I am perpetually stuck behind the camera. It’s a choice I’ve made because my love for photography has grown tremendously since I hit the road over a year ago. My camera is always within arm’s reach – whether I’m in the truck, RV, hiking, biking, or just hanging out. My fingers are ready and eyes search nonstop.
Being on the move, from state to state, coast to desert, snow to bloom, I’m constantly inundated with the need to click away. There are too many moments I need to capture. It’s me trying to reflect the world I see and recreate a splendor that’s hiding.
But it turns out there’s a downside to my love affair with photography. I learned this on a hike at Coyote Buttes South. I was so excited to photograph this area and had watched the weather report to plan the perfect day to go. A permit is required and we had to drive 45 minutes one-way to attain it. It was bright and blue the day we drove into Kenab, Utah to get our permit, which was also the forecast for the next day. But the next day didn’t turn out to be as bright and blue as expected. Instead the clouds were dense and the sky was gun metal grey. My heart sank as we hiked in, holding our permit, knowing this was the only day we would hike Coyote Buttes South on this trip. The photos I’d envisioned weren’t going to happen.
I was exploring this incredible area… yet I was sulking – all because I wouldn’t get the photos I wanted.
I was sour during our hike, mad at the weather, and all around negative. Then I realized I was ruining my actual experience of the moment. I was exploring this incredible area filled with rock features that are strange and out of this world, yet I was sulking because I wouldn’t get the photos I wanted.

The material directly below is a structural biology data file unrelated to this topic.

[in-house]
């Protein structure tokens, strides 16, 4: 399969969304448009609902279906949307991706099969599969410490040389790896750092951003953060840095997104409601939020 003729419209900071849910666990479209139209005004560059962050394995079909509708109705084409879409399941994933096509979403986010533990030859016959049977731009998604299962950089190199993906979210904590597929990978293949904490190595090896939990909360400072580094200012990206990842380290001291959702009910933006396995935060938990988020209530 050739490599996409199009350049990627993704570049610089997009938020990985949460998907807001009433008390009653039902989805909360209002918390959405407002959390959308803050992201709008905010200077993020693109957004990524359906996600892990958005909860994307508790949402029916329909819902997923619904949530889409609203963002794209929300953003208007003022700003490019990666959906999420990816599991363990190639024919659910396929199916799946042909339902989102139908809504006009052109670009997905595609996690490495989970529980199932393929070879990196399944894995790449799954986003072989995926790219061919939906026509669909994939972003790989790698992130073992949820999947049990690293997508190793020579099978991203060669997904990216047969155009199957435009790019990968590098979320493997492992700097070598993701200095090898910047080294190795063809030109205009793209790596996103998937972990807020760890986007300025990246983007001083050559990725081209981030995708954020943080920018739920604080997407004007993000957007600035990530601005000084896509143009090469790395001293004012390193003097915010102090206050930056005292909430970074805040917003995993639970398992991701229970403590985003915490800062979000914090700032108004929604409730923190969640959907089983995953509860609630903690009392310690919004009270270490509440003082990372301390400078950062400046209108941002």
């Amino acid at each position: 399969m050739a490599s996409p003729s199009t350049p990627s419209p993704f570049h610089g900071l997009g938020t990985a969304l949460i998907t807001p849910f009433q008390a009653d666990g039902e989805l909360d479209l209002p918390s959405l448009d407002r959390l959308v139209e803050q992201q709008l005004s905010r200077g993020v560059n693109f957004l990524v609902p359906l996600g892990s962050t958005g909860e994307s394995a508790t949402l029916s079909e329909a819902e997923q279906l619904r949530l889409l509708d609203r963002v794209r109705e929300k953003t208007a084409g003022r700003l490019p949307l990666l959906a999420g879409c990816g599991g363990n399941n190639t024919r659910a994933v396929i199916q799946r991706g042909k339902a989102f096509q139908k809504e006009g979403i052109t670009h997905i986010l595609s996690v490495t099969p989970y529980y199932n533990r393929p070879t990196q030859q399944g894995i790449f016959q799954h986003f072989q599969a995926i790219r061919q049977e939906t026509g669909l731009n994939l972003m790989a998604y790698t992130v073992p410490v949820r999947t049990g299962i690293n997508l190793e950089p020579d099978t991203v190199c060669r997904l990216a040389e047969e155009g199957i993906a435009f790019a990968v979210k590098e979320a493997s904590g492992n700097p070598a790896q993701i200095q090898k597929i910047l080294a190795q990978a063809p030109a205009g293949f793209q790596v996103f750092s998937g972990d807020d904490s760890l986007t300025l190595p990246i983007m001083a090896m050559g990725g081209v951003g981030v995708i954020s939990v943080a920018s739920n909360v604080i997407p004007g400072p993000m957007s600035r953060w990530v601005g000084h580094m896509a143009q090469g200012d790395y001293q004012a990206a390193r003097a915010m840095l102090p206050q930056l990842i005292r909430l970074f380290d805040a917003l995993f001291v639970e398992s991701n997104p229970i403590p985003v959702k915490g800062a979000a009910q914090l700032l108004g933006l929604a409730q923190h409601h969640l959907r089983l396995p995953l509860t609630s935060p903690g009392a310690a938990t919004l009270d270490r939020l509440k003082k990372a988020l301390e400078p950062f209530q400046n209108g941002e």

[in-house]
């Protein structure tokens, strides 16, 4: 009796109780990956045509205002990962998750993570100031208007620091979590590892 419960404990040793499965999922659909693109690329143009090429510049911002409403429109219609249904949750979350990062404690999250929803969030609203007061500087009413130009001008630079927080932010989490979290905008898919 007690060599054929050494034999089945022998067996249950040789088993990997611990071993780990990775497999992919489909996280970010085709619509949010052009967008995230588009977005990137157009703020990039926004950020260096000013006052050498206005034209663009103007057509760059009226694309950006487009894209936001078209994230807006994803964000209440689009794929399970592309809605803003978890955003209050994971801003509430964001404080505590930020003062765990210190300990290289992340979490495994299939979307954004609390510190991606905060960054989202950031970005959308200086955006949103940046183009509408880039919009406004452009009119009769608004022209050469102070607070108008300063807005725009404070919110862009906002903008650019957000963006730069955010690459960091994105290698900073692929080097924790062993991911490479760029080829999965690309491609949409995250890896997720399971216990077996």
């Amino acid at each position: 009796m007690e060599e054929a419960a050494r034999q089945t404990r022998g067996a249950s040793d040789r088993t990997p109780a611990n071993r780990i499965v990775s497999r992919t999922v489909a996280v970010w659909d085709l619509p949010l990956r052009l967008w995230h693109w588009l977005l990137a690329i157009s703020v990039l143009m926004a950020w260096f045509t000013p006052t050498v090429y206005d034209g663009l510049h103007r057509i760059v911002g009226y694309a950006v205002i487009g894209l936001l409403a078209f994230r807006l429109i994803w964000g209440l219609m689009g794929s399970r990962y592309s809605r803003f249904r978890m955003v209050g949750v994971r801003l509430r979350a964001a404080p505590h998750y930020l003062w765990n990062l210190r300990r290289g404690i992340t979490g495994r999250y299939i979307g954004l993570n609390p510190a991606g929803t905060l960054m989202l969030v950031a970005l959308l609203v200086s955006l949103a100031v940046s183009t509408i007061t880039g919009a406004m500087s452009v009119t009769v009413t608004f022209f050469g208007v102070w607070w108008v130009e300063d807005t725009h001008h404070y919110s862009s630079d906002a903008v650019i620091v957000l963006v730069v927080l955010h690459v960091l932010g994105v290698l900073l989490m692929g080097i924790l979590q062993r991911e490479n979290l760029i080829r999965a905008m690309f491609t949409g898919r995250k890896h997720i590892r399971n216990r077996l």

I was standing in front of the rocks, running my hands along their jagged edges, touching features that look like waves frozen in mid break, tip toeing around rocks that resembled fragile sleeping dragons, and then it hit me: I was defining the success of my trips only by the photos I got instead of the experience. I had it wrong. So wrong.
… I was defining the success of my trips only by the photos I got instead of the experience. I had it wrong. So wrong.
I took some time to talk sense into myself, to smooth out the wrinkles in my views that were obscuring the truth. What I’ve realized since that day is that when I look at my photographs I don’t just see the colors, shapes, lighting and shades. Instead, I remember the ache in my legs while getting there. I taste the sweat as I licked my lips. I hear my jagged breaths as I move forward and upwards. And I feel the calmness as I stood there taking in the view. It turns out photography isn’t just about capturing the beauty and strangeness. It’s about collecting everything in that moment with my camera and releasing all the senses later. There’s more to a photograph than just what I see.
It turns out photography isn’t just about capturing the beauty and strangeness. It’s about collecting everything in that moment with my camera and releasing all the senses later.
My trip at Coyote Buttes South has taught me to let go and relax when conditions aren’t ideal; after all, life isn’t always picture perfect. Those same conditions are good for other things – like focusing on exploring an area, scouting for future photography trips, and connecting with the people I’m with. The biggest lesson I’ve learned is that the success of my experiences is not based on how well my photographs turned out. Those are the experiences that will simply remain in my mind. Those experiences are just for me.